His brother, Matt, was especially helpful. Mason Jones confessed to him that he was tired of being known as a little brother — “that was the worst pet peeve of my life.”



A flip had switched for Jones. He was ready to lose enough weight to play school ball — to put in the hours needed to get into the gym and eat healthier. 

“I wanted to be a Division I player” but moreso “I wanted to make my parents proud, I wanted to make my siblings proud, I wanted to make my best friends proud. The only way I felt like I could do that at the time was by basketball, so I wanted to get back to it.”

His parents helped push him to lose weight. His friends did, too, sometimes picking him up and driving him to a local track to run.

He didn’t turn it around enough then to even do the wind sprints to make the DeSoto High (Texas) team, which his brother had played for. Instead, he played for Top 100 Academy, but he had to start on the JV. Even though he didn’t start as a senior, Jones had done enough to show that a U-turn in his career and life was underway.

Even though the journey upward had just begun, he’d made his people proud. So much of what Mason Jones has come through since fifth grade “has been nothing but adversity,” but he doesn’t see that as a negative. Adversity is “still gonna come, but how do you handle it?”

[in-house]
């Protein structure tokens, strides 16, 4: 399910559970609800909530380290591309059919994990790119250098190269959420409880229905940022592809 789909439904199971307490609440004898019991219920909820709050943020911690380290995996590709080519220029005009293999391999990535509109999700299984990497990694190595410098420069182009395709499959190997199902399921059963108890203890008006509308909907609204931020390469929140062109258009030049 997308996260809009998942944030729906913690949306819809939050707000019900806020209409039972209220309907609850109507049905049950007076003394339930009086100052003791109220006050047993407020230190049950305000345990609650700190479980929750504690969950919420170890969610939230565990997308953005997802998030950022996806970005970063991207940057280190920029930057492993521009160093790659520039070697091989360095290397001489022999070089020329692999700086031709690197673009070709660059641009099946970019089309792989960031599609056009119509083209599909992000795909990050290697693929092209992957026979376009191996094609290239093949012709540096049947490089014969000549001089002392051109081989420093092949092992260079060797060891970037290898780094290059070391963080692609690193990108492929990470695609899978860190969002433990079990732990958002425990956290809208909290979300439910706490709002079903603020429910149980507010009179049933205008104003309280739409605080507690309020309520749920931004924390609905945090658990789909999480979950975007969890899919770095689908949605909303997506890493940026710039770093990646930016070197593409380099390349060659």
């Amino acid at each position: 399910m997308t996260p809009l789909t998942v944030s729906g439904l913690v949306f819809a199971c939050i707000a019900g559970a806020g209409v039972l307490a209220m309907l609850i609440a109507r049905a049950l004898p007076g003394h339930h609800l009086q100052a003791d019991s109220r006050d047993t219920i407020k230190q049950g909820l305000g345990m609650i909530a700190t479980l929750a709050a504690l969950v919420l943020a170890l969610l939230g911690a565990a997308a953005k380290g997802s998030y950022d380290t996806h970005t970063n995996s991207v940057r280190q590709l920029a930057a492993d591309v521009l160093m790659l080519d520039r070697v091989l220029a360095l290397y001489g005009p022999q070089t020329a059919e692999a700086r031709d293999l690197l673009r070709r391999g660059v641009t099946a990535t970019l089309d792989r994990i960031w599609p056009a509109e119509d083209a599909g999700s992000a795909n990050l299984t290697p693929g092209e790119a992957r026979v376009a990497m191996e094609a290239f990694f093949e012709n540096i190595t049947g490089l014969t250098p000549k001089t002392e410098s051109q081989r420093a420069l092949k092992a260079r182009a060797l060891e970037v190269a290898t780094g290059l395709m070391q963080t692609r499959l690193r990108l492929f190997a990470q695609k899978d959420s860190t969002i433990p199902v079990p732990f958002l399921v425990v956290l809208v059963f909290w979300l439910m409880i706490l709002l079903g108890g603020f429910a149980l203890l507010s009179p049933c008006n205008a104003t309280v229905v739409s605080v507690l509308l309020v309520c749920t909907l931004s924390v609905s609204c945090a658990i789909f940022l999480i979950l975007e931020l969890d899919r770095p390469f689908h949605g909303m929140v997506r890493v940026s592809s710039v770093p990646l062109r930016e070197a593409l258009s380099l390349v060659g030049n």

“I approach these things like ‘God, what is the reason for this? How do you see it? Is this a humbling experience?” 

Although Jones has done great things so far in his two seasons as an Arkansas Razorback, “there’s still more to the journey. I’m nowhere near where I could be right now.”

“I haven’t peaked yet. I feel like I’m still behind in some things, because I started late. But trust me, I’m learning real quick — and the more I learn, the more I’m gonna get better.”


Mason Jones is already really good. The proof’s in the record book:

√ 1 of 5 finalists for the Jerry West Award – given to the nation’s top shooting guard
√ Was SEC Player of the Week four times, tying a league record (1 of 3 and first since 2009)
√ SEC Scoring Leader – 22.0; 8th in the NCAA and looking to be the 1st Razorback to lead the SEC at season’s end
√ Leads the NCAA in both free throws made (223) and attempted (271)
√ Scored at least 30 points nine times – most by an SEC player over the last 20 years; 4th most in the NCAA this season
√ Set Arkansas record for Points Scored (SEC Season) – 424
√ Set Arkansas record for FT made in a season – 223
^ 7th on SEC single season list and most since 1980 (233 by Jon Stroud – Ole Miss)
√ Set Arkansas record for FT made (SEC Season) – 146
√ The only player in the SEC to lead his team in scoring, rebounding, assists and steals
√ The only player in the SEC to rank among the league’s top 24 in scoring (1st), rebounding (21st), assists (10th) and steals (7th)
√ Was 1 of 2 players in the SEC to lead his team in scoring and rebounding
√ 1 of 3 players in the SEC over the last 30 years to have multiple 40-point games in a season


Possibly Jones’ most impressive performance this year:

YouTube video
YouTube video